Jon Carroll is a columnist for the San Francisco Chronicle. As I no longer live in San Francisco (it's been 15 years, yikes!!!), I have to read him in cyberspace. I initially stumbled across his column while following leads on Mondegreens from The Word Detective. Coincidentally (I don't think so) my brother recommended him. So I have been reading his column now for several months. A recent column, Ludwig Von Linebacker, sparked a reply. I have most of the text, but it is missing a small portion that was added while in the AOL letter window. I assumed that I was saving all sent letters, but alas, that was not the case [ed note - it is now]. So rather than try to insert the text from memory, I just added a missing text notation with the gist of what I wrote. I have included his reply (please bear in mind that he is a professional writer, paid for his work, and so not prone to waste his talent on every fool with email) at the bottom.

Subject: All praise, No complaining

Dear Jon,

I enjoy your column very much. After reading your piece (is this the correct technical term or do I sound like a dweeb?) about watching football and listening to good music, I was reminded of my own independent discovery of this same wonderful effect. While yours was like a Reece's Peanut Butter Cup, mine was more like eggplant parmesan. Years ago, my father and I would watch CHiPs and Misadventures of Sheriff Lobo (which immediately followed) while listening to classical music. Just as you don't really need announcers anymore with football, you didn't need the plot and dialogue of those shows to enjoy the story and visuals. Ah, who could forget Peaches and Brandy (in case you have, those were the two babes on Lobo).

I have often wondered about watching football while listening to one of those mentally interesting by visually dull shows on PBS - which I could do with my TV-VCR-Stereo setup. I urge you to try and then write about the experience. You at least could tell your wife it was research for a piece (I'll continue to use this word until I hear otherwise), while I would have to put up with the ridicule of my wife, since she doesn't like either football or interesting but dull shows on PBS and therefore could not understand why anyone would want to double the dosage. If this is successful, maybe at last I could actually get to watch (well, in a manner of speaking) "The Ascent of Man" which, while my mind was wide awake, put my body to sleep in about 5 minutes.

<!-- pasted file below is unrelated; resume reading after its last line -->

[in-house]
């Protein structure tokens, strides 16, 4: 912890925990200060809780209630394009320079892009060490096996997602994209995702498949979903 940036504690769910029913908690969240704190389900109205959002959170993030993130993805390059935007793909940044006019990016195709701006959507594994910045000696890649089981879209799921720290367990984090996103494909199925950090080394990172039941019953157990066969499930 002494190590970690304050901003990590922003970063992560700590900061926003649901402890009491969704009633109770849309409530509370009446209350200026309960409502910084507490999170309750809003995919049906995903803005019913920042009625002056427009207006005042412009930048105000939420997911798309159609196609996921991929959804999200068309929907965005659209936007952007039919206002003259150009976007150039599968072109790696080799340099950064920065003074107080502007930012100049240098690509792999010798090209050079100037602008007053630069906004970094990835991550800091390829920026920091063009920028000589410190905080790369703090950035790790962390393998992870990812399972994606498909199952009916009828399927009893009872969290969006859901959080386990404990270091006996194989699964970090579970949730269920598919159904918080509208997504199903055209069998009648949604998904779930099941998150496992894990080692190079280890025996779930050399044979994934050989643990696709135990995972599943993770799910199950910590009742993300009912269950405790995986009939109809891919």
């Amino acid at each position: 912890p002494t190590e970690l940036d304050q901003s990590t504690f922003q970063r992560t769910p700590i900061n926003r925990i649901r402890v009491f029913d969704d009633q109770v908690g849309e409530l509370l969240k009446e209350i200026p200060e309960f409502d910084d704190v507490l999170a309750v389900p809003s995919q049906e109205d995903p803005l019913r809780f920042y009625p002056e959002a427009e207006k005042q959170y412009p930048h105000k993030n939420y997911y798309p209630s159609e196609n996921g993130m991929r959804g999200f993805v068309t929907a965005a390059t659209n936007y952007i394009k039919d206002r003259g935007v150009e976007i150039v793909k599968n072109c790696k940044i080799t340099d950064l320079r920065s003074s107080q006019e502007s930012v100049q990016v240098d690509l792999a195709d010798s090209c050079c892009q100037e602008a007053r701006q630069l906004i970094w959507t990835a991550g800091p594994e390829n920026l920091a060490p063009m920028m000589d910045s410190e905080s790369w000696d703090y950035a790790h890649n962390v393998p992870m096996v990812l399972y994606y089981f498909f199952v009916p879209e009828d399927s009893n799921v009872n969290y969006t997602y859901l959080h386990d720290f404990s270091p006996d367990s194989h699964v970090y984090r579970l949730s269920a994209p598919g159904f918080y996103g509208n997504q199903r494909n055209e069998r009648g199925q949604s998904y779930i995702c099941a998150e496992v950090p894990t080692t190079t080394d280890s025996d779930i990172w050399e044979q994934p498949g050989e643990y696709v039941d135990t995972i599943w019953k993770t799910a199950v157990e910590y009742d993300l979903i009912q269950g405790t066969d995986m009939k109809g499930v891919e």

If you know anybody in the cable business, maybe you could persuade him or her to set up the Hybrid Channel -- compelling visuals with great music. I know, that's what a music video is, but MTV and VH1 et al are missing the boat because they don't use proven material and try to disguise the ad as the content, like celebrity talk shows. Nobody wants to watch nothing but ads (which is why Letterman and Leno have to do their routines). No, we want to put Baywatch together with Beethoven's ninth, X-files together with Beethoven's seventh -- you get the idea. Baywatch does so well world wide because you don't need to understand the plot and the dialogue to understand the story or enjoy the show. That's the kind of visual content we would want - the kind that speaks for itself. [missing content here - I suggested an ESPN 3 - just sports and music without expensive and verbally challanged over-the-hill jocks]

Oh, if it comes to pass, I only want 10% for providing the idea.

Thanks for hearing me out.

Kevin Murphy

PS If you're bored sometime or have a deadline looming and need to procrastinate, you could check out my web page at The writing is so-so and the pictures pedestrian, but I have made great strides in getting it to load quickly. I don't get paid for it (the internet is the biggest vanity press in the world) and it isn't updated daily (I thought slavery was abolished in 1864), but if you've made it this far in my letter there is some slight chance you might enjoy it and therefore it would be my way of repaying you for my enjoyment of your work.

And Mr. Carroll's reply, which lifted my spirits at once and which I still cherish:
Very funny note; thanks.

Ah, the elegance of brevity; an elegance sadly lacking from my own work. I have so much to learn from the professionals.

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This page last updated 28 November 1997

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